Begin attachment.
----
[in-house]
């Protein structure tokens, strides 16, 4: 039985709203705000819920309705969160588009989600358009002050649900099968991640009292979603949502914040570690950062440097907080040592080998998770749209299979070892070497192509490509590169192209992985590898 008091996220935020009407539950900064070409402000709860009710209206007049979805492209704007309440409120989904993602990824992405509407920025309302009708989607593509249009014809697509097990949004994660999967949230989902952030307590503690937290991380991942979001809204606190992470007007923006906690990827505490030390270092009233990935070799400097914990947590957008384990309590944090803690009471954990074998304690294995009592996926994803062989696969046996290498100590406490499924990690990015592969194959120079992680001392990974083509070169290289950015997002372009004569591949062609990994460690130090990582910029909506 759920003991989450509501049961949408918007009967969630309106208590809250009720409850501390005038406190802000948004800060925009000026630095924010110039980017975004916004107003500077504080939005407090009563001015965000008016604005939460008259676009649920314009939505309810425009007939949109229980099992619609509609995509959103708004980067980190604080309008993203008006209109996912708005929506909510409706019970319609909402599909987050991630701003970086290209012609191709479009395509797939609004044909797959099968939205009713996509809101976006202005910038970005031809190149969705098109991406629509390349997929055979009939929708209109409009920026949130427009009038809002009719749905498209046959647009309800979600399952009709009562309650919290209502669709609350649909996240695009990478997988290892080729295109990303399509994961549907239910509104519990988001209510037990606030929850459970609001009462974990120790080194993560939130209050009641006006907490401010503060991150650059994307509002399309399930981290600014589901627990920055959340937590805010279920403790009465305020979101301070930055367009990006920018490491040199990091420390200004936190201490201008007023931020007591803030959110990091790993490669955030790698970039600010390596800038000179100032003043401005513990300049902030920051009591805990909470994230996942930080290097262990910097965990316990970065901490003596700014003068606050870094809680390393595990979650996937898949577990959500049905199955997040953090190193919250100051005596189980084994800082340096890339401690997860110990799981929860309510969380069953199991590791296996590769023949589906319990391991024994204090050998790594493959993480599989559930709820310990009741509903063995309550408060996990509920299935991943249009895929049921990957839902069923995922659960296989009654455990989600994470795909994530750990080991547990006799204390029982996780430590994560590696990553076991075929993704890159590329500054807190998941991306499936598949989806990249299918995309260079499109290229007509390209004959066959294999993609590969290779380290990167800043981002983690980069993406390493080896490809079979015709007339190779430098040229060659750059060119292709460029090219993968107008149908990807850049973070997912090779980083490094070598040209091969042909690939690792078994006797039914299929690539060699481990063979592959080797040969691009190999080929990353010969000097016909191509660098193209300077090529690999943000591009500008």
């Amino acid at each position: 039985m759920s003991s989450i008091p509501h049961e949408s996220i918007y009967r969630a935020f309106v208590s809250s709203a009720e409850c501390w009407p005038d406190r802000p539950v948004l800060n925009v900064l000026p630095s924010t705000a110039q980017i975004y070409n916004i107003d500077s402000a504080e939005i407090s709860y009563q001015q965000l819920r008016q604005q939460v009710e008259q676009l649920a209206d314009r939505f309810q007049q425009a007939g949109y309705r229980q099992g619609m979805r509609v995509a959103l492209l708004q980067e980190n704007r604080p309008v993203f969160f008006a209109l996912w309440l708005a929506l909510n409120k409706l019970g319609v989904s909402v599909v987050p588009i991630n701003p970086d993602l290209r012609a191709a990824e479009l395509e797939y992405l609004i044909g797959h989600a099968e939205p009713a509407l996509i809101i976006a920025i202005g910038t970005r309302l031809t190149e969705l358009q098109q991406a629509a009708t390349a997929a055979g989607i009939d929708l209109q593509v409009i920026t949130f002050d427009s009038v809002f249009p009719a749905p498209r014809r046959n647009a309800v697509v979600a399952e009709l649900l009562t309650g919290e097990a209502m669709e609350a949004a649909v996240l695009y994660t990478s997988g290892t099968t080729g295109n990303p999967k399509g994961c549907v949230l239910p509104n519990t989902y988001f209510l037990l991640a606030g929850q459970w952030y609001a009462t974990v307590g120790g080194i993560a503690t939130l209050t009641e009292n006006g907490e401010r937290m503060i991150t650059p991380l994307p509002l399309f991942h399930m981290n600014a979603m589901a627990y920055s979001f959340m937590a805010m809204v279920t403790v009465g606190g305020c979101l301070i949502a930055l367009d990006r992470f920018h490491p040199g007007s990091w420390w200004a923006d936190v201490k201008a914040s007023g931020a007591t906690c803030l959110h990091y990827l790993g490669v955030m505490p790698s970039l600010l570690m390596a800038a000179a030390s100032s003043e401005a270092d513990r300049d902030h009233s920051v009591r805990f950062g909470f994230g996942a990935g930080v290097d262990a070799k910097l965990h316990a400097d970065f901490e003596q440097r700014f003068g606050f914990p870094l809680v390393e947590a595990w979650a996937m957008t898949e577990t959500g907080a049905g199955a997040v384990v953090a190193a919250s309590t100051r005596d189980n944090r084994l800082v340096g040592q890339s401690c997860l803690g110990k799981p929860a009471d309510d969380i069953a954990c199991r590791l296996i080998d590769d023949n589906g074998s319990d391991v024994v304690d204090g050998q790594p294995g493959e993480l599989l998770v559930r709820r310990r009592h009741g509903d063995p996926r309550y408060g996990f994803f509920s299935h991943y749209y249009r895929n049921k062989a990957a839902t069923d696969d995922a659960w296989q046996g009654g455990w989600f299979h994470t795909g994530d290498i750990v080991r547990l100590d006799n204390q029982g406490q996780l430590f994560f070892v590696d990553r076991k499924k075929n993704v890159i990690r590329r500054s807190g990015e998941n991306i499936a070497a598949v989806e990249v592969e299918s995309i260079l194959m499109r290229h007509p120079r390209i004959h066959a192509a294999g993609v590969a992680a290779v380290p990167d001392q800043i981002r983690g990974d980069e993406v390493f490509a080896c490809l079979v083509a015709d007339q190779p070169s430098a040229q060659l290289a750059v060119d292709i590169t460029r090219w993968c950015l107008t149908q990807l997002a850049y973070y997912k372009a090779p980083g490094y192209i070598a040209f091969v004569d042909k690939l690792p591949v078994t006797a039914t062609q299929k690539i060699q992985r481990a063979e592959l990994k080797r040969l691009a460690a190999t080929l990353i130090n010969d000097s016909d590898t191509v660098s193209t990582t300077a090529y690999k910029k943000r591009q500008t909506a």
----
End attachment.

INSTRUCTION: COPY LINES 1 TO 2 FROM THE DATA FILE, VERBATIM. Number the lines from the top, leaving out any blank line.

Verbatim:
[in-house]
């Protein structure tokens, strides 16, 4: 039985709203705000819920309705969160588009989600358009002050649900099968991640009292979603949502914040570690950062440097907080040592080998998770749209299979070892070497192509490509590169192209992985590898 008091996220935020009407539950900064070409402000709860009710209206007049979805492209704007309440409120989904993602990824992405509407920025309302009708989607593509249009014809697509097990949004994660999967949230989902952030307590503690937290991380991942979001809204606190992470007007923006906690990827505490030390270092009233990935070799400097914990947590957008384990309590944090803690009471954990074998304690294995009592996926994803062989696969046996290498100590406490499924990690990015592969194959120079992680001392990974083509070169290289950015997002372009004569591949062609990994460690130090990582910029909506 759920003991989450509501049961949408918007009967969630309106208590809250009720409850501390005038406190802000948004800060925009000026630095924010110039980017975004916004107003500077504080939005407090009563001015965000008016604005939460008259676009649920314009939505309810425009007939949109229980099992619609509609995509959103708004980067980190604080309008993203008006209109996912708005929506909510409706019970319609909402599909987050991630701003970086290209012609191709479009395509797939609004044909797959099968939205009713996509809101976006202005910038970005031809190149969705098109991406629509390349997929055979009939929708209109409009920026949130427009009038809002009719749905498209046959647009309800979600399952009709009562309650919290209502669709609350649909996240695009990478997988290892080729295109990303399509994961549907239910509104519990988001209510037990606030929850459970609001009462974990120790080194993560939130209050009641006006907490401010503060991150650059994307509002399309399930981290600014589901627990920055959340937590805010279920403790009465305020979101301070930055367009990006920018490491040199990091420390200004936190201490201008007023931020007591803030959110990091790993490669955030790698970039600010390596800038000179100032003043401005513990300049902030920051009591805990909470994230996942930080290097262990910097965990316990970065901490003596700014003068606050870094809680390393595990979650996937898949577990959500049905199955997040953090190193919250100051005596189980084994800082340096890339401690997860110990799981929860309510969380069953199991590791296996590769023949589906319990391991024994204090050998790594493959993480599989559930709820310990009741509903063995309550408060996990509920299935991943249009895929049921990957839902069923995922659960296989009654455990989600994470795909994530750990080991547990006799204390029982996780430590994560590696990553076991075929993704890159590329500054807190998941991306499936598949989806990249299918995309260079499109290229007509390209004959066959294999993609590969290779380290990167800043981002983690980069993406390493080896490809079979015709007339190779430098040229060659750059060119292709460029090219993968107008149908990807850049973070997912090779980083490094070598040209091969042909690939690792078994006797039914299929690539060699481990063979592959080797040969691009190999080929990353010969000097016909191509660098193209300077090529690999943000591009500008």